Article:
Friday June 19 2020
Serie A Seasons: Palermo 2015-16

Palermo President Maurizio Zamparini oversaw nine changes of management in the 2015-16 season, with dismissals, resignations, captains disowning coaches on live TV and a surprise finale.

Words: Martin Mork

Beppe Iachini entered the 2015-16 campaign as only the second coach to last an entire season at Palermo under Maurizio Zamparini. The other was Francesco Guidolin, who had overseen four different spells as Rosanero coach, resigning in two of them. “I take one day at a time,” said Iachini when appointed in October 2014 and he kept the job after steering the newly-promoted side to a respectable 11th place.

President Zamparini had invested for another go in the elite of Italian football, desperate to get back into Europe. In 2004, he had brought the club back to the top flight after 31 years of absence and the Rosanero’s golden period saw big names like Andrea Barzagli, Edinson Cavani, Luca Toni and Fabio Grosso. In fact, Italy’s World Cup winning side in 2006 had four Palermo members, as the Sicilians had convincingly marched into the UEFA Cup after only one season back in Serie A.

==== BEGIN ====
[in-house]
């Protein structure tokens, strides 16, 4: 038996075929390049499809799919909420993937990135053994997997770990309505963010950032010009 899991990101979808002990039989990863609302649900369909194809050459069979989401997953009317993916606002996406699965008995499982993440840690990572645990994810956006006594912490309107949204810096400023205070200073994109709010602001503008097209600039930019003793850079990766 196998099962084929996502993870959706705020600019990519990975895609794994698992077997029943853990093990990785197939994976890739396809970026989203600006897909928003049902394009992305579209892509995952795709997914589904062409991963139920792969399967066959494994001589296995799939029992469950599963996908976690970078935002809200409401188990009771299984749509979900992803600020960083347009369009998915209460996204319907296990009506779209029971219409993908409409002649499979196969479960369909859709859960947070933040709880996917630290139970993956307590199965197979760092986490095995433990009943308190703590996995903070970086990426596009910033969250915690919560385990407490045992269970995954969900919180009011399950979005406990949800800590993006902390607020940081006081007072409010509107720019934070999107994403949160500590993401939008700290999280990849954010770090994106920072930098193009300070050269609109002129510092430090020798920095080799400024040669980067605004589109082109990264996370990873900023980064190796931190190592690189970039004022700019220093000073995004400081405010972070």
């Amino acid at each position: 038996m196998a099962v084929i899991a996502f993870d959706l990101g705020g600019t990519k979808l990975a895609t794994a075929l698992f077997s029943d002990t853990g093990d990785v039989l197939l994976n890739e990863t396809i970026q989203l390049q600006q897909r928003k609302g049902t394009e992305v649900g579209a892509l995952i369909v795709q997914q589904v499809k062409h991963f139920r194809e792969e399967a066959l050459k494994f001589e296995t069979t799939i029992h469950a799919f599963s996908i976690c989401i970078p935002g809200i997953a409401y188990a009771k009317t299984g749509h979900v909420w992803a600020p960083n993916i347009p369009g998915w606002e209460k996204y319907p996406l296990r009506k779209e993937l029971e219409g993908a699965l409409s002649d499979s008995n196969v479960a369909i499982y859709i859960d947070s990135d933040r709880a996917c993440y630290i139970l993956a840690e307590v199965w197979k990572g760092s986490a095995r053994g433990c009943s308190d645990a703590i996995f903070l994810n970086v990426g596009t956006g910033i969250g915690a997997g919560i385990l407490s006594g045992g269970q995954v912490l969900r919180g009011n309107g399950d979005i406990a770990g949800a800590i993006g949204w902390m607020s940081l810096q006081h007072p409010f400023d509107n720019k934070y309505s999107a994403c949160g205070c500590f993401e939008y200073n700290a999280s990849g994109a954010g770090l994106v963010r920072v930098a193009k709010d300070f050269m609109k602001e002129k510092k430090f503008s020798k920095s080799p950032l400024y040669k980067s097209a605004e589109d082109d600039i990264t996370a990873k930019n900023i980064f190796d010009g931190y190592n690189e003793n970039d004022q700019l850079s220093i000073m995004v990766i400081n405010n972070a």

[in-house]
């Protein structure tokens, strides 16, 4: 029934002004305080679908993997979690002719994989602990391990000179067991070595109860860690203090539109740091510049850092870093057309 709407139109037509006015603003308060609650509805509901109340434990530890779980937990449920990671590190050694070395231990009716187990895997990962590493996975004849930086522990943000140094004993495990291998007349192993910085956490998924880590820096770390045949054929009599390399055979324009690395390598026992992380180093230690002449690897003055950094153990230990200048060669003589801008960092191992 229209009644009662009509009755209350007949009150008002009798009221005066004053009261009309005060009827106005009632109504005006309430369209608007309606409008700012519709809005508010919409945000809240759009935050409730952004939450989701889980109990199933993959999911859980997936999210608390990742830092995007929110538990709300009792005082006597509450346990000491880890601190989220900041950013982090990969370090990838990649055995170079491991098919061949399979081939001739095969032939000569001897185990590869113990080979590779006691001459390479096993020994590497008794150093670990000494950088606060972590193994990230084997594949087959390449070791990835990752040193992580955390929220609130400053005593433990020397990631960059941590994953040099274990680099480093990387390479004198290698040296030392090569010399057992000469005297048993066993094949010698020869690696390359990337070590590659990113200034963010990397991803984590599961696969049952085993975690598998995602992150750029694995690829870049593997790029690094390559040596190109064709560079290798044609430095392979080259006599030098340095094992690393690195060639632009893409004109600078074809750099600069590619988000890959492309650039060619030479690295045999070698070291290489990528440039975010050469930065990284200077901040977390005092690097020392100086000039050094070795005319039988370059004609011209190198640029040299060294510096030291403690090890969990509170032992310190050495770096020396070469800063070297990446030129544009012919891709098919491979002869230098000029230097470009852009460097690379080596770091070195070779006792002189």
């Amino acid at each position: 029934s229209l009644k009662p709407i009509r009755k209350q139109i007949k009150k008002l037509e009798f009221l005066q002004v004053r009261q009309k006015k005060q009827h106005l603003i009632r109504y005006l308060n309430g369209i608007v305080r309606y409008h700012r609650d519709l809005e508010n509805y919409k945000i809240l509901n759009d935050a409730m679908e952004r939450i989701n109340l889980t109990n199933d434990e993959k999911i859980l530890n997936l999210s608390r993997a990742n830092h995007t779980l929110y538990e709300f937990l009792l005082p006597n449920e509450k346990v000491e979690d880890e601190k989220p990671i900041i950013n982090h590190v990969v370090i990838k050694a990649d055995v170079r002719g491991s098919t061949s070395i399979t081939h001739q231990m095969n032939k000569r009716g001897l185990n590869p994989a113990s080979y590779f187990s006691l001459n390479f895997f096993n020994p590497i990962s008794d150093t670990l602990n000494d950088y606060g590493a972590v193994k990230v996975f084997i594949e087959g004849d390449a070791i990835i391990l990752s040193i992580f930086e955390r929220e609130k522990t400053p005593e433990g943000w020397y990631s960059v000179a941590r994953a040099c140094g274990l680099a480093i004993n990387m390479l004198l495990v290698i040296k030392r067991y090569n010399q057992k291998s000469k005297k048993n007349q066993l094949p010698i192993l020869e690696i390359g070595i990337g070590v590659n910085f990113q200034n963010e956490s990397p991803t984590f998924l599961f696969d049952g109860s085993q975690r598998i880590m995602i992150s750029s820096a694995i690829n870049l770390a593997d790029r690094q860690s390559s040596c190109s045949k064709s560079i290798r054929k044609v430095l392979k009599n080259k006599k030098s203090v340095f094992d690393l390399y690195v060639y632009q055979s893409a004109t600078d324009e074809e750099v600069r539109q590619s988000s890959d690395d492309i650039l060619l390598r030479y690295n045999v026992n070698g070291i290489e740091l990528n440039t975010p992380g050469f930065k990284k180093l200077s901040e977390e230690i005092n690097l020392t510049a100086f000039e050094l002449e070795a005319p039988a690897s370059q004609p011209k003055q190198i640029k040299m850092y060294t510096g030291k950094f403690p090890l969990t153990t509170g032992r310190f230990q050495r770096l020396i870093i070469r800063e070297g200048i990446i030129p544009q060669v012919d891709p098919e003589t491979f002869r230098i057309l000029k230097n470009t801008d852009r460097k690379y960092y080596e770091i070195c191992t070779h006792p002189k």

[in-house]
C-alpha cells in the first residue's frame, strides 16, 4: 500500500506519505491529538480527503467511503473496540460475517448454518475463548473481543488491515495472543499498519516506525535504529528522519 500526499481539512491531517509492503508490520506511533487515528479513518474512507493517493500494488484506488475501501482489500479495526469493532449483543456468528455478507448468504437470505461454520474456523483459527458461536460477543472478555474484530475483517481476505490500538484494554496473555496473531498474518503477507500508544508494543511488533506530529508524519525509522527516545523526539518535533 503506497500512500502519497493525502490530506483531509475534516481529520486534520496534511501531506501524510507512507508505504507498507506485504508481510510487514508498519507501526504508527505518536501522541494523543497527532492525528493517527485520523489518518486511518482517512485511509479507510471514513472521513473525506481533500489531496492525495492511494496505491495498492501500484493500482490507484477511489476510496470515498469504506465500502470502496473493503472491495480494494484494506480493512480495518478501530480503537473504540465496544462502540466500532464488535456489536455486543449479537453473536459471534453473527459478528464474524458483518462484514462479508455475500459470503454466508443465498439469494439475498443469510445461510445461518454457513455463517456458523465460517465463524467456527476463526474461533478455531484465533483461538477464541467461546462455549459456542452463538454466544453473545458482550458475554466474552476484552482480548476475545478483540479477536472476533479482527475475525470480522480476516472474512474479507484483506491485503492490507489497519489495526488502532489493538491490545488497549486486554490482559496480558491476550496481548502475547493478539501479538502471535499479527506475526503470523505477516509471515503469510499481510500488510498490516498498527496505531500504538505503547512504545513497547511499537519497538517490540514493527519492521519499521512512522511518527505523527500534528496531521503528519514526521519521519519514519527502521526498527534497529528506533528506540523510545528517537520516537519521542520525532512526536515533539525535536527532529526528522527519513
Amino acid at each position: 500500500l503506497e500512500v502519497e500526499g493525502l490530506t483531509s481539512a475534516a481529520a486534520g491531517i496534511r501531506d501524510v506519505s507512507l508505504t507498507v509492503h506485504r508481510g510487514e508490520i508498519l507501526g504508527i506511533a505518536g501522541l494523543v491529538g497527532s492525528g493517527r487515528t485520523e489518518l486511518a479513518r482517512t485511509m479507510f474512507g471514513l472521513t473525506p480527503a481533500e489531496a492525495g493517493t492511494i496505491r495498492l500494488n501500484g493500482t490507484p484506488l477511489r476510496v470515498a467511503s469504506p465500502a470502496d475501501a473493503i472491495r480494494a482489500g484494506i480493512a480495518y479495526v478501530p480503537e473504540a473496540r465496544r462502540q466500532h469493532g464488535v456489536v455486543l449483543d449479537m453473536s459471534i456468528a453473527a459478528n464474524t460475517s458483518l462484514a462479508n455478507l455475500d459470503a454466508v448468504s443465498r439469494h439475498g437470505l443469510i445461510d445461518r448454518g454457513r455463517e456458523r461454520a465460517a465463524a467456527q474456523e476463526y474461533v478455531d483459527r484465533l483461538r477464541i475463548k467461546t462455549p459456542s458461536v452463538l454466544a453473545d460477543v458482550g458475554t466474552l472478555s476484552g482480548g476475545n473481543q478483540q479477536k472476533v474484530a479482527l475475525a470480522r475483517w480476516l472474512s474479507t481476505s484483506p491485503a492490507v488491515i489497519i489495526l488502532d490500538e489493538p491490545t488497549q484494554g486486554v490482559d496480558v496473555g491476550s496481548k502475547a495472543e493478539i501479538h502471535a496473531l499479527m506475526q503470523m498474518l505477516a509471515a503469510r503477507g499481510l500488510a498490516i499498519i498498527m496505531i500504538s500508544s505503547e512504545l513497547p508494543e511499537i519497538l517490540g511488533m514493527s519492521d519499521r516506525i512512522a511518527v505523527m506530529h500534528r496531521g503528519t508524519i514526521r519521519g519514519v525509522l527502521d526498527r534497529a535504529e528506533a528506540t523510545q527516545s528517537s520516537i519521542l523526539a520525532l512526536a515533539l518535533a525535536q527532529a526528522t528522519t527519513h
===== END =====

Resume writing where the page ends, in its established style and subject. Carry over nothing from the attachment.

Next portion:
But the President had already been through 25 different coaches since he took over the club in 2002 and during his 25 years in football, he had been dealing with 44 different tacticians, including a sacking spree at Venezia.

The talent was ripped from their team every year, as the best players left for bigger and better things elsewhere, leaving Palermo as some sort of a feeder club for the giants. The 2015-16 season started with the departure of Paulo Dybala for Juventus, whilst Andrea Belotti followed him to Turin, signing with rivals Torino. The talent left at the Renzo Barbera mostly consisted of experienced veterans.